Outsider’s view of Allen County very flattering


November 25, 2013 - 12:00 AM

Friday night Allen County was allowed to toot its horn.
The good works of individuals and organizations were put in the spotlight at the annual Thrive Allen County meeting. The purpose of the dinner is to recognize achievements that raise the standard of living here in Allen County.
It took an outsider to put Thrive’s accomplishments in perspective.
Bill Moore, Kansas City, is a vice president for the REACH Healthcare Foundation. In his role, Moore oversees and evaluates the programs REACH funds across six counties, including Allen, in Kansas and Missouri.
Since 2006, REACH has invested heavily in Allen County, through Thrive and also with grants to SAFE BASE, Hope Unlimited, the Southeast Kansas Multi-County Health Department and the Community Health Center of Southeast Kansas.
It was REACH money that helped Thrive develop into a non-profit all those years ago. Grants fluctuate according to Thrive’s goals and how they align with REACH’s.
According to Moore, the two organizations are hand-in-glove when it comes to the fight against poverty, recognizing its devastating effect to society at large.
Two new programs through Thrive, Circles out of Poverty and the Rural Health Initiative, directly address poverty and receive REACH funding.
The success of the programs already has been recognized — big time. As in Washington, D.C.
“I was recently invited to attend a meeting of the White House Rural Council,” Moore said in his address Friday night. “I was able to share the promising work of Thrive and the Allen County Rural Health Initiative with senior administration officials at both the Department of Agriculture and Health and Human Services.
“There was tremendous interest in what you are doing, particularly the efforts to connect essential services, from primary care to mental health care to public health, oral health and hospital-based services, to strategically begin connecting other sectors such as businesses and education to a vision around healthy people and communities,” he said.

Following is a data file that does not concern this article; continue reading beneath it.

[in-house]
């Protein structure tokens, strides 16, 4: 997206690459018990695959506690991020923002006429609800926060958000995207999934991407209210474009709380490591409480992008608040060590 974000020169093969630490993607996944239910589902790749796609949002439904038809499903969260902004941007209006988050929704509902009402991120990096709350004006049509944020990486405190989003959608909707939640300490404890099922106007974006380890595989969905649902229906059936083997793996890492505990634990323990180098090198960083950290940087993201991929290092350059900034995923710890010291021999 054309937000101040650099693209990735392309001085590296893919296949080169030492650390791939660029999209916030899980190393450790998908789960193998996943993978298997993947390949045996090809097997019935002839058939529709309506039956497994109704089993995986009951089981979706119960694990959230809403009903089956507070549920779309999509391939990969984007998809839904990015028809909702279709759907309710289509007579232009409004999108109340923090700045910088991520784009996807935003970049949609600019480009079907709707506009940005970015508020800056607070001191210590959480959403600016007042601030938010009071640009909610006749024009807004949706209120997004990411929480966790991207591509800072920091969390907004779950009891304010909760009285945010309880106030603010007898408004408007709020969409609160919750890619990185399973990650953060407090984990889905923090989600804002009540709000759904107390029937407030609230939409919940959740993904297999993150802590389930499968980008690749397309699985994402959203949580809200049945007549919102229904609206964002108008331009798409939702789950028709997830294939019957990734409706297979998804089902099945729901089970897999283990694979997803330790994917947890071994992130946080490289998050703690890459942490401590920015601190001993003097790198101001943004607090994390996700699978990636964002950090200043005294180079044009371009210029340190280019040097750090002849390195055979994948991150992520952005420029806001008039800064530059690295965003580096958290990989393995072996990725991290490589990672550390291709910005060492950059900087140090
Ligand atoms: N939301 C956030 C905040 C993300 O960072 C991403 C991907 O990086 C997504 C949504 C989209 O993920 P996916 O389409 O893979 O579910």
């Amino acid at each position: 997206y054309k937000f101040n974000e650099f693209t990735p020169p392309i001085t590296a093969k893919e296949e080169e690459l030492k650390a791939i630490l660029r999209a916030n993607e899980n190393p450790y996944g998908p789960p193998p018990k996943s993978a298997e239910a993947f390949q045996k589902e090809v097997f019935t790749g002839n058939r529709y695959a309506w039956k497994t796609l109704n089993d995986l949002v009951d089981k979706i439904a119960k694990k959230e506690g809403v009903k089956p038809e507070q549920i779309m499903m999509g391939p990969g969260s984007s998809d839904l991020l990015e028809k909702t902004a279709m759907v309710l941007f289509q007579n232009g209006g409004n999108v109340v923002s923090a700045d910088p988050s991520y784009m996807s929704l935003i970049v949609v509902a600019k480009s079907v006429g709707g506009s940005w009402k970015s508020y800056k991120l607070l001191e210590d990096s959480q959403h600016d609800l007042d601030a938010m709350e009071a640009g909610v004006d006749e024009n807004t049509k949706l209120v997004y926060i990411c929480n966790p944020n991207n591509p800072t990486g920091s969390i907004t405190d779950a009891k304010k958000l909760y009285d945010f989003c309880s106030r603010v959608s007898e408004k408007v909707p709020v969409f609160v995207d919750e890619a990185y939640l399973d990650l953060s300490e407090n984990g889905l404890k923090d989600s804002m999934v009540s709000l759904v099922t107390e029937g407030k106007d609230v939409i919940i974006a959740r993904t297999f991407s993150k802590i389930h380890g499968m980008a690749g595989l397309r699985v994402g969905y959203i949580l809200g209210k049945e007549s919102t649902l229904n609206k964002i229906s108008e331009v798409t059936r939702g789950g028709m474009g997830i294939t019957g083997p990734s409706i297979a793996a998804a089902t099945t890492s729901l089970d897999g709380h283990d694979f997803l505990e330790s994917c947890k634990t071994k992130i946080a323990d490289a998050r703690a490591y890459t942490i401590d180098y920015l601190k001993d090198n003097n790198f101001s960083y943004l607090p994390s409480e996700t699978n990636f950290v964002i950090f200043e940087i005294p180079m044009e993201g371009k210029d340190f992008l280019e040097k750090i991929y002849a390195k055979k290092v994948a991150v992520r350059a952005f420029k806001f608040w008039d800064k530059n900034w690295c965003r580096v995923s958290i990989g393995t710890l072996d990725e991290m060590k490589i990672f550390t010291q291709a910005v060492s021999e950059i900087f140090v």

That’s a mouthful that says we’re on the right track, and REACH recognizes the effort. At Friday’s ceremonies Moore announced the gifts of an additional $100,000 to support the Rural Health Initiative and $55,000 directly to Thrive for general operations.
To date, REACH has invested $2.5 million in Allen County programs. Thrive alone has benefited from $700,000 in REACH funding since 2006.

ALLEN COUNTY stands out, Moore said.
“What we see here that is different from other places,”  include our:
• Passion and commitment to community;
• Willingness to rally around and make things happen;
• Strong work ethic and an understanding that it truly takes a whole community to make the community whole, and
• Love and affection for what you see as the best parts of living here, and you want to see your community realize its potential.”
We’re that awesome?
Of course, Moore’s words serve not only as a pat on the back, but as a challenge to reach higher, try harder.
Let’s take it and run.
— Susan Lynn

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